Milwaukee Bucks fans are nervous following Giannis Antetokounmpo’s interview with GQ Magazine on Tuesday.
The 26-year-old NBA champion was GQ’s Athlete of the Year in their 2021 Men of the Year issue. Antetokounmpo, who was also the cover story for the issue, told the magazine that he is motivated by challenges and that he may have to start looking beyond the Bucks to find his next one.
“I just love challenges. What’s the next challenge? The next challenge might not be here. Me and my family chose to stay in this city that we all love and has taken care of us—for now. In two years, that might change. I’m being totally honest with you,” The MVP said in a long-form interview.
The “Greek Freak” is currently locked in a 5-year contract with the Bucks, signed in December of last year for $228 million. But the star athlete has also made it abundantly clear that he doesn’t see himself bound to any one place.
“I think he’s genuinely like: ‘Okay, I have reached the pinnacle. The next challenge is, let’s repeat.’ But what happens if you do repeat? What’s the next challenge? What is that next barrier? When you think about it from a basketball perspective, by the age of 26, this kid has accomplished everything,” Antetokounmpo’s manager, Alex Saratsis said to GQ. “So sometimes you’re going to have to manufacture what those challenges are.”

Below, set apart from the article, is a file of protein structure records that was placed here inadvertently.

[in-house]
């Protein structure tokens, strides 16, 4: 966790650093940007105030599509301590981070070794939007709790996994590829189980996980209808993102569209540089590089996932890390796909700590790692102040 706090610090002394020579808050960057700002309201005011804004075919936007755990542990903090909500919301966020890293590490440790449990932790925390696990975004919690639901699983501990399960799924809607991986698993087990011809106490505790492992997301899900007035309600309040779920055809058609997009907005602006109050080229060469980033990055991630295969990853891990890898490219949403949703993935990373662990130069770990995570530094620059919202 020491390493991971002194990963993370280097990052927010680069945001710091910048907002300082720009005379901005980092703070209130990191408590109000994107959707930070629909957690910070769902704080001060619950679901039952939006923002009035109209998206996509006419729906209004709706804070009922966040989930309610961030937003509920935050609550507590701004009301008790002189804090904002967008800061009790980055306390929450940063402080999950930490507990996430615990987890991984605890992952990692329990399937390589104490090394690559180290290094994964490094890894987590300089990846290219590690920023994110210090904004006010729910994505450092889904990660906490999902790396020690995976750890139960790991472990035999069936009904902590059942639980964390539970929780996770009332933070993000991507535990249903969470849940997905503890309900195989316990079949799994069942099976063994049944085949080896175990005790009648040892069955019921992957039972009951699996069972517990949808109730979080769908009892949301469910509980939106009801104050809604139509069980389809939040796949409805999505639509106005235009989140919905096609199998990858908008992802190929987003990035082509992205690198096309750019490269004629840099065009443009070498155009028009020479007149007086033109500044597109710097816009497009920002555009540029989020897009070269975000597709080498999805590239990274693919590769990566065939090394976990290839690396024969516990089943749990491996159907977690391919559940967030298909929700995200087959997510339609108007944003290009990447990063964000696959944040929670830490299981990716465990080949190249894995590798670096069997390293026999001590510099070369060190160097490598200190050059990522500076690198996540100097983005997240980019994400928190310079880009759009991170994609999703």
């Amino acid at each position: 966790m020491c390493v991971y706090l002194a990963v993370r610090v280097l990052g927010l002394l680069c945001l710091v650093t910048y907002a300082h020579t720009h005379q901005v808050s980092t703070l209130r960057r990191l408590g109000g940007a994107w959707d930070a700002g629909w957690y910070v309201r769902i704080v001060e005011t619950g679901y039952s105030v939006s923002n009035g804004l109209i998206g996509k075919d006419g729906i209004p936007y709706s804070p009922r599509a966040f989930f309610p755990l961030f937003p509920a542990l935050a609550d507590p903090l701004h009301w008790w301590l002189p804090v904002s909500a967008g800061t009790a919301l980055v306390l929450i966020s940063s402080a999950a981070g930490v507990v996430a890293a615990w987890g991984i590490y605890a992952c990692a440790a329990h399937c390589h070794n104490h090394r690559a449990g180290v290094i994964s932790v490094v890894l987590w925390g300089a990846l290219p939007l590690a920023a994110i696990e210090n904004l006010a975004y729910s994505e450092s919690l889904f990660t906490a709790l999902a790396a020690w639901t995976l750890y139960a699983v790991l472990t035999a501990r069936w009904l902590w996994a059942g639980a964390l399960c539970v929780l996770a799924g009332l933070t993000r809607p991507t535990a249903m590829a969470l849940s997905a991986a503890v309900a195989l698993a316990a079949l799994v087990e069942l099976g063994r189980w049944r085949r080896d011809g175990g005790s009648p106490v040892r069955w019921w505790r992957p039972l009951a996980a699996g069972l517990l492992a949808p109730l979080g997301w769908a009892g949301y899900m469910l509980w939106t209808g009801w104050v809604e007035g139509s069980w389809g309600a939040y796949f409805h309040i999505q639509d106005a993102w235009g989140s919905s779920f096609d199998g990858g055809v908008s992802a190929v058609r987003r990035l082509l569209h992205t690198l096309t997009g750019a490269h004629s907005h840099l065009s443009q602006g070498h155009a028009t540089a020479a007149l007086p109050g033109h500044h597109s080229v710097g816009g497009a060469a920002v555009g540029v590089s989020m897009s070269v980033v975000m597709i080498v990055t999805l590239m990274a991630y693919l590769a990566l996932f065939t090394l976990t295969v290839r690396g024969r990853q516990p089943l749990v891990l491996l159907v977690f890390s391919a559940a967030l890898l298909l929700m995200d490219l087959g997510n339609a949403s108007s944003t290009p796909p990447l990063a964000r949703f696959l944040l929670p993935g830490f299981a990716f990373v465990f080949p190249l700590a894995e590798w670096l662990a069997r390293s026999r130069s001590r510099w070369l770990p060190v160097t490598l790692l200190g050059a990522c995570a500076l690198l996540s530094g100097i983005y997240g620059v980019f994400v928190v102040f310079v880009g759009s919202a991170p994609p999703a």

Giannis Antetokounmpo opens up to GQ about new child and past trauma
Antetokoumpo spoke with the magazine about the child he recently had with partner Mariah Riddlesprigger, as well as the unbelievable story of his journey from Greek immigrant to NBA superstar.
The article also chronicles Antetokounmpo’s blockbuster NBA Championship, where the star took home the trophy for the Bucks and minted himself as a living NBA legend.
Antetokounmpo suffered through a gruesome knee injury in order to deliver the title for the Bucks, who had not won an NBA Championship in 40 years.
The 26-year-old star also said that the pressures of the championship games as well as the lingering grief he felt for his father who died in 2017 had a profound effect on him, but that the birth of his children have helped him deal with the complex emotions:
“I had to break down the barriers I was talking about and be by myself, cry, and realize, ‘I got to fucking help myself,’ ” Antetokounmpo said in an interview with GQ, while holding his newborn child in his arms. “This guy, he’s like, ‘Sometimes, being persistent and stubborn? Sometimes it fucks you up.’ ”